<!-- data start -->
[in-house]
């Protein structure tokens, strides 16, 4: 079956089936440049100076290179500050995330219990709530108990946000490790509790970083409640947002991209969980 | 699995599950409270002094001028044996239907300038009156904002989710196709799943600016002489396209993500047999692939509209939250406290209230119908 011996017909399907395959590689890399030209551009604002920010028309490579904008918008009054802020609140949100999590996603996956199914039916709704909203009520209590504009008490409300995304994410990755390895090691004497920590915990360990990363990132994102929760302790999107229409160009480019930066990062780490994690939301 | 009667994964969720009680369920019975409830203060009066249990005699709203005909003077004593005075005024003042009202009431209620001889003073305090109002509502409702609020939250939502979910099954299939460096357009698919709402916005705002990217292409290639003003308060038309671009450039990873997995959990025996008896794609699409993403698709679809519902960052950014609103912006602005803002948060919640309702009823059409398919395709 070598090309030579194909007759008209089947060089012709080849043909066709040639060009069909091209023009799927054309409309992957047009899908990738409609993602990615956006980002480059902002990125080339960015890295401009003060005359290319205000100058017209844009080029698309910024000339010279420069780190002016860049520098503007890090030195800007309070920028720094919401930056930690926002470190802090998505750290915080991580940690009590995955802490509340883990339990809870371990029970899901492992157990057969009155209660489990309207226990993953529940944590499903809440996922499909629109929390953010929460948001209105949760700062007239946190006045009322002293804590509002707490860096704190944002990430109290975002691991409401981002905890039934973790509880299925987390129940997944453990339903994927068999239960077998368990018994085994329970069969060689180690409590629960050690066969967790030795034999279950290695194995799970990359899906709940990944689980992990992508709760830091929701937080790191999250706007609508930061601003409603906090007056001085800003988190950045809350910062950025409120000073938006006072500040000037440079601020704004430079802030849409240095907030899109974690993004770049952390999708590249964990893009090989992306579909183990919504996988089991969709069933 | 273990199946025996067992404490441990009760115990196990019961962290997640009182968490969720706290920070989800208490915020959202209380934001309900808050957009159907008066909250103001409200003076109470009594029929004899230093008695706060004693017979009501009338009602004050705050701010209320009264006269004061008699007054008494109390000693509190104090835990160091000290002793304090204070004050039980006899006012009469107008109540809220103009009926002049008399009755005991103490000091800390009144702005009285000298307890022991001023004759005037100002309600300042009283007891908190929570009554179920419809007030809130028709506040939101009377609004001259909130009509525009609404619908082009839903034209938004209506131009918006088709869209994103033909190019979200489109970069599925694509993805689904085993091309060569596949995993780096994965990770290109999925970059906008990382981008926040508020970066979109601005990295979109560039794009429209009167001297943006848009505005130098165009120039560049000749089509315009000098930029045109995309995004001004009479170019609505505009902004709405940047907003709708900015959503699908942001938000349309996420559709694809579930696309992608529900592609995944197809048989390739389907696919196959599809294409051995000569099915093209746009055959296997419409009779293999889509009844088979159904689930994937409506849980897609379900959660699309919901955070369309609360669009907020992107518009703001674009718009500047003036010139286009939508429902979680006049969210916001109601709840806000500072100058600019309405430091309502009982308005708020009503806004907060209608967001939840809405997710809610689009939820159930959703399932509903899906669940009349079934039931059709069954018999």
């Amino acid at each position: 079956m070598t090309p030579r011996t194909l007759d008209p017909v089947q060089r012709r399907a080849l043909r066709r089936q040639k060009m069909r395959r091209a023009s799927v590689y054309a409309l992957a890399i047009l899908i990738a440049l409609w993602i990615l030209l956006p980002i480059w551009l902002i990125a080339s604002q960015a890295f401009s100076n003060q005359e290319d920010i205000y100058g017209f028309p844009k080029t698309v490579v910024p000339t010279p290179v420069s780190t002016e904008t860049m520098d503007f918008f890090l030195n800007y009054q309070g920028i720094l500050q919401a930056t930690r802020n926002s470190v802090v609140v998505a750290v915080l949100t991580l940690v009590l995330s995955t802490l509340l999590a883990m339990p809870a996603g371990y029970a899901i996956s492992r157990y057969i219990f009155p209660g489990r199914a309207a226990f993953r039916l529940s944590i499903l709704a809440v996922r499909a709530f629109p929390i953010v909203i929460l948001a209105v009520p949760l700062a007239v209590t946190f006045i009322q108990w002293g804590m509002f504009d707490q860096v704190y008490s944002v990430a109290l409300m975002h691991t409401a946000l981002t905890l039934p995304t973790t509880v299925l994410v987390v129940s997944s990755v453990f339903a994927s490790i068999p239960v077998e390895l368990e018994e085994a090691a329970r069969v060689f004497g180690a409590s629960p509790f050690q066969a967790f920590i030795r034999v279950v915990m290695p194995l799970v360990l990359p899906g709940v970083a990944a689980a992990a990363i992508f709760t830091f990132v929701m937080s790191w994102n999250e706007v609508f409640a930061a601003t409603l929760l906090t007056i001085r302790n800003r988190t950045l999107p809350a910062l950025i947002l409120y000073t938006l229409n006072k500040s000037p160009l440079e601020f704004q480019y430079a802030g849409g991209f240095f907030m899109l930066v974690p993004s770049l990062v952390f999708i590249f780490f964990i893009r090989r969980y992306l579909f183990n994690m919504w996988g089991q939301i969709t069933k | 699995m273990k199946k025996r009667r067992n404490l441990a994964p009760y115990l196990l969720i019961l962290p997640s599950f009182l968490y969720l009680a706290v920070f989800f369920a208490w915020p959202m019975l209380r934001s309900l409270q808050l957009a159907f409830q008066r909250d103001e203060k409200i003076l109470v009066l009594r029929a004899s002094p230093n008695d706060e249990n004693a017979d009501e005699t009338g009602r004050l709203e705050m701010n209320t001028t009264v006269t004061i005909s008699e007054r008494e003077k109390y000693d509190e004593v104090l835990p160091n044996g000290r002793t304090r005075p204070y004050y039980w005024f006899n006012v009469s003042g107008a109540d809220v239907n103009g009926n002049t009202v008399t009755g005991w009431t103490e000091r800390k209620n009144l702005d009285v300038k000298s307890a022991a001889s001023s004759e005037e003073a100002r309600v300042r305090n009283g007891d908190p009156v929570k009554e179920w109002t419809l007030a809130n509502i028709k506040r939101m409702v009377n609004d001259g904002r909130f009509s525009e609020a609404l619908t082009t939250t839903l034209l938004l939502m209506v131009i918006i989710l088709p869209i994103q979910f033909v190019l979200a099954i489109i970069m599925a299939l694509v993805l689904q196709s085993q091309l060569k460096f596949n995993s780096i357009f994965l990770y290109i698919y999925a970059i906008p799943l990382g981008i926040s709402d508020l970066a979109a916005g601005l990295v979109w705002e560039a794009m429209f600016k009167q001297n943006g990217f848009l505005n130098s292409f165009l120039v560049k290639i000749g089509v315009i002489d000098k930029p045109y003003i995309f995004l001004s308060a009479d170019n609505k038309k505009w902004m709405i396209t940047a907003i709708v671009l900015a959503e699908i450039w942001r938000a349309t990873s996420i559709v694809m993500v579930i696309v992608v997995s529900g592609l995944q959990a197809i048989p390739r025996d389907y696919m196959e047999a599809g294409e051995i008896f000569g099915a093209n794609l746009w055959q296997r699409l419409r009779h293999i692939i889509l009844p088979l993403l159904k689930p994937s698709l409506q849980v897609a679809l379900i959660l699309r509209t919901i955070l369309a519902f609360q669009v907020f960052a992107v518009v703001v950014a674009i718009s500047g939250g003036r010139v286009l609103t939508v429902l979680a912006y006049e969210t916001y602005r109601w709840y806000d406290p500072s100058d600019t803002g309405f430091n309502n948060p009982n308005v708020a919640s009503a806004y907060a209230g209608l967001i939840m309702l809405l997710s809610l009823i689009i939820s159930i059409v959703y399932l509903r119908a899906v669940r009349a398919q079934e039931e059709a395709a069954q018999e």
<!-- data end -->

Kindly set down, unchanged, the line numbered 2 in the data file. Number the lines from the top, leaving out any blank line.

């Protein structure tokens, strides 16, 4: 079956089936440049100076290179500050995330219990709530108990946000490790509790970083409640947002991209969980 | 699995599950409270002094001028044996239907300038009156904002989710196709799943600016002489396209993500047999692939509209939250406290209230119908 011996017909399907395959590689890399030209551009604002920010028309490579904008918008009054802020609140949100999590996603996956199914039916709704909203009520209590504009008490409300995304994410990755390895090691004497920590915990360990990363990132994102929760302790999107229409160009480019930066990062780490994690939301 | 009667994964969720009680369920019975409830203060009066249990005699709203005909003077004593005075005024003042009202009431209620001889003073305090109002509502409702609020939250939502979910099954299939460096357009698919709402916005705002990217292409290639003003308060038309671009450039990873997995959990025996008896794609699409993403698709679809519902960052950014609103912006602005803002948060919640309702009823059409398919395709 070598090309030579194909007759008209089947060089012709080849043909066709040639060009069909091209023009799927054309409309992957047009899908990738409609993602990615956006980002480059902002990125080339960015890295401009003060005359290319205000100058017209844009080029698309910024000339010279420069780190002016860049520098503007890090030195800007309070920028720094919401930056930690926002470190802090998505750290915080991580940690009590995955802490509340883990339990809870371990029970899901492992157990057969009155209660489990309207226990993953529940944590499903809440996922499909629109929390953010929460948001209105949760700062007239946190006045009322002293804590509002707490860096704190944002990430109290975002691991409401981002905890039934973790509880299925987390129940997944453990339903994927068999239960077998368990018994085994329970069969060689180690409590629960050690066969967790030795034999279950290695194995799970990359899906709940990944689980992990992508709760830091929701937080790191999250706007609508930061601003409603906090007056001085800003988190950045809350910062950025409120000073938006006072500040000037440079601020704004430079802030849409240095907030899109974690993004770049952390999708590249964990893009090989992306579909183990919504996988089991969709069933 | 273990199946025996067992404490441990009760115990196990019961962290997640009182968490969720706290920070989800208490915020959202209380934001309900808050957009159907008066909250103001409200003076109470009594029929004899230093008695706060004693017979009501009338009602004050705050701010209320009264006269004061008699007054008494109390000693509190104090835990160091000290002793304090204070004050039980006899006012009469107008109540809220103009009926002049008399009755005991103490000091800390009144702005009285000298307890022991001023004759005037100002309600300042009283007891908190929570009554179920419809007030809130028709506040939101009377609004001259909130009509525009609404619908082009839903034209938004209506131009918006088709869209994103033909190019979200489109970069599925694509993805689904085993091309060569596949995993780096994965990770290109999925970059906008990382981008926040508020970066979109601005990295979109560039794009429209009167001297943006848009505005130098165009120039560049000749089509315009000098930029045109995309995004001004009479170019609505505009902004709405940047907003709708900015959503699908942001938000349309996420559709694809579930696309992608529900592609995944197809048989390739389907696919196959599809294409051995000569099915093209746009055959296997419409009779293999889509009844088979159904689930994937409506849980897609379900959660699309919901955070369309609360669009907020992107518009703001674009718009500047003036010139286009939508429902979680006049969210916001109601709840806000500072100058600019309405430091309502009982308005708020009503806004907060209608967001939840809405997710809610689009939820159930959703399932509903899906669940009349079934039931059709069954018999």